Education and training
 
Most companies used a range of methods for providing education on injury prevention and rehabilitation. These commonly included annual newsletters, informal meetings, or annual formal training programs. One employer provided a self-guided education workbook.
 
 Most interviewees indicated that better training and education could be provided.
 
Incorporation of ergonomics
 
The vast majority of companies used ergonomics
ergonomic
Designing activities and the workplace in a way to minimize discomfort. i.e. Adapting work tasks, hours, or workstation to accommodate people. An ergonomic computer workstation allows the person to work in the best position to relieve load on the muscles of the neck and arms.
 to prevent injuries and assist the return to work.
 
Workplace culture
 
Most participants felt that the workplace culture did not encourage employees to participate in managing the return to work. Communication was mostly top-down.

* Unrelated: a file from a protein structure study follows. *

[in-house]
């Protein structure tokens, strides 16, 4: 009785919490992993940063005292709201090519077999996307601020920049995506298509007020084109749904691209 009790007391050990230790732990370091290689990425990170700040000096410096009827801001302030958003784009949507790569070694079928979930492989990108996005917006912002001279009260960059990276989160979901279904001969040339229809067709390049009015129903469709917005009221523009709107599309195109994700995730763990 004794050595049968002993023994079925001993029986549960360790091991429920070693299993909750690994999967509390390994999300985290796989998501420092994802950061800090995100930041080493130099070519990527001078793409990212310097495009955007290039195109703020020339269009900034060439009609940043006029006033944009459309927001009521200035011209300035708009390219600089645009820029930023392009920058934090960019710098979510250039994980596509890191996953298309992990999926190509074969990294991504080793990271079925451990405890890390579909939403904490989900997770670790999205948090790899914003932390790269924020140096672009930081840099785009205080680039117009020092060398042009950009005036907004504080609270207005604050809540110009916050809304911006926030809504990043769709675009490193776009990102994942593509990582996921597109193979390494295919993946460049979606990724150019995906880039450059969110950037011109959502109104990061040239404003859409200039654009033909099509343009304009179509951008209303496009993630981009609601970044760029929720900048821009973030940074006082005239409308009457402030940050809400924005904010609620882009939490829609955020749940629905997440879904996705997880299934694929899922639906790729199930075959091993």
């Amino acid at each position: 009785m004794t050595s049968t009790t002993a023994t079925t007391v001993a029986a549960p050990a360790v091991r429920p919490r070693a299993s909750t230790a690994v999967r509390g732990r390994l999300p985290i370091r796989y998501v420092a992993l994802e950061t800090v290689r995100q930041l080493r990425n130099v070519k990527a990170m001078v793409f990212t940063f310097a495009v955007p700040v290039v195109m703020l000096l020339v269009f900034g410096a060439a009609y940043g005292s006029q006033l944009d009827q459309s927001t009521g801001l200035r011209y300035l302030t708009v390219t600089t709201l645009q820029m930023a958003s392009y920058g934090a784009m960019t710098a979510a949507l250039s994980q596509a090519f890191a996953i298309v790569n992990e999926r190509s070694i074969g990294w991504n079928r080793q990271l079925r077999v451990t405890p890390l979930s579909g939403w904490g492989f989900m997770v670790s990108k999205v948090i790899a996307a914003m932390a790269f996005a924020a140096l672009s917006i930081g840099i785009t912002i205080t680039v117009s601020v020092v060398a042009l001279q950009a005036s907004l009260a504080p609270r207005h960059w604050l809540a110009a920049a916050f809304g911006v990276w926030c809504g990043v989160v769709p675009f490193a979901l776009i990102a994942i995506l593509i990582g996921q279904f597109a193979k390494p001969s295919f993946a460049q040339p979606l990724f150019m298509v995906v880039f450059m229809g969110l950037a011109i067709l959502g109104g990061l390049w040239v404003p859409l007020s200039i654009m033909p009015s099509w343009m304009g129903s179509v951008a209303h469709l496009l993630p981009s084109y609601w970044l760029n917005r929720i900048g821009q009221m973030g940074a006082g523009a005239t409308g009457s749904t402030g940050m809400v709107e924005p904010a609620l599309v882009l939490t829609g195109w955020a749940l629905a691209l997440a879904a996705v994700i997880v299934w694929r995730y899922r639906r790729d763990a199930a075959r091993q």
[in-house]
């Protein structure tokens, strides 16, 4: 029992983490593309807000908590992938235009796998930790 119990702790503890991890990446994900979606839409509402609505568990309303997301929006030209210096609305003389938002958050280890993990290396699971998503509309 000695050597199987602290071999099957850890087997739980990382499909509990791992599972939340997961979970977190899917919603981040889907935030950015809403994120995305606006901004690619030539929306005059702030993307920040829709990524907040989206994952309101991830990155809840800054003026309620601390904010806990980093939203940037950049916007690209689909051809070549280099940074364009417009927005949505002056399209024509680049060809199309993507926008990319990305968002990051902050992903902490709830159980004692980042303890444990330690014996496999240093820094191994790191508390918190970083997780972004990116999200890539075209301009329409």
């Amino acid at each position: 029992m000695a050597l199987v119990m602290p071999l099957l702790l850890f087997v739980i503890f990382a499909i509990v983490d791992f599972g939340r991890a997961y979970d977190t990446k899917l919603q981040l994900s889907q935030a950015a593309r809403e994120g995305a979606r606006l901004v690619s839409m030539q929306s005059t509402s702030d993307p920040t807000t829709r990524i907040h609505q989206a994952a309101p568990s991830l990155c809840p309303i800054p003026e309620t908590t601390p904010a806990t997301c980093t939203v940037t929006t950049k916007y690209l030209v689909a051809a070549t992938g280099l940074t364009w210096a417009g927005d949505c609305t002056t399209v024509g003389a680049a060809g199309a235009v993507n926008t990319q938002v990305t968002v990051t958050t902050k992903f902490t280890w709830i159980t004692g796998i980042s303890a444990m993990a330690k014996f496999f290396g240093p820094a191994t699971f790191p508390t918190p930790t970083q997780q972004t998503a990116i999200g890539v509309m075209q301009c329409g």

One company indicated that employees were actively involved in occupational health and rehabilitation, and that this had produced good outcomes.
 
Union involvement in rehabilitation
 
There was little proactive involvement of unions in establishing systems to manage the return to work.
 
Conclusions:
Even companies with good, systematic return to work management programs in place, improvements can often be made.

One area which may produce good results is improving employee education and training in return to work management. It can also be important to establish a workplace culture which encourages employees to participate in managing their own return to work.

Good communication and cooperation are important. Senior management needs to be involved in return to work, and all company departments need to operate cooperatively.

Results also tend to be best when rehabilitation and prevention programs are integrated.

 
References:
PubMed Abstract